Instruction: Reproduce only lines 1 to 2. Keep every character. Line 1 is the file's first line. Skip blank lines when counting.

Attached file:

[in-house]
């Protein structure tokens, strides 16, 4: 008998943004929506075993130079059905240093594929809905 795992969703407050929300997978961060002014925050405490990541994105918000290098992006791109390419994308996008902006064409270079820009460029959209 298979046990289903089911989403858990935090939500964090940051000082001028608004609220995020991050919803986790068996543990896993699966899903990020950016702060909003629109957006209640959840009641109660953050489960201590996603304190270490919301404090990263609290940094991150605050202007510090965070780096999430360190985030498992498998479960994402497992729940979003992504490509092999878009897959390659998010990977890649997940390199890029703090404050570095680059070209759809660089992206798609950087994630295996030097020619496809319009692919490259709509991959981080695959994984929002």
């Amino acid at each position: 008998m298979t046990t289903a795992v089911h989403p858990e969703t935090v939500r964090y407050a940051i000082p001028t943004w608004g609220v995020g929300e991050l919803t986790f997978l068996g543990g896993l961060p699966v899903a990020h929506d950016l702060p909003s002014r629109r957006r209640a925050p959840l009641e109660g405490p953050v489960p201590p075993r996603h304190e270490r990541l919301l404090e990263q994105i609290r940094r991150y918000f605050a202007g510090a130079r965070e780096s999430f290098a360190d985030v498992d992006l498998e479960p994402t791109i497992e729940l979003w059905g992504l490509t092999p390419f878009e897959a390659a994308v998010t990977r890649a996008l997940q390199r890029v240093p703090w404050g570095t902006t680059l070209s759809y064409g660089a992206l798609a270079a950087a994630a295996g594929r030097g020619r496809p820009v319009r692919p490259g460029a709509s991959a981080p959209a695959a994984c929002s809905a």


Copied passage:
[in-house]
């Protein structure tokens, strides 16, 4: 008998943004929506075993130079059905240093594929809905 795992969703407050929300997978961060002014925050405490990541994105918000290098992006791109390419994308996008902006064409270079820009460029959209 298979046990289903089911989403858990935090939500964090940051000082001028608004609220995020991050919803986790068996543990896993699966899903990020950016702060909003629109957006209640959840009641109660953050489960201590996603304190270490919301404090990263609290940094991150605050202007510090965070780096999430360190985030498992498998479960994402497992729940979003992504490509092999878009897959390659998010990977890649997940390199890029703090404050570095680059070209759809660089992206798609950087994630295996030097020619496809319009692919490259709509991959981080695959994984929002």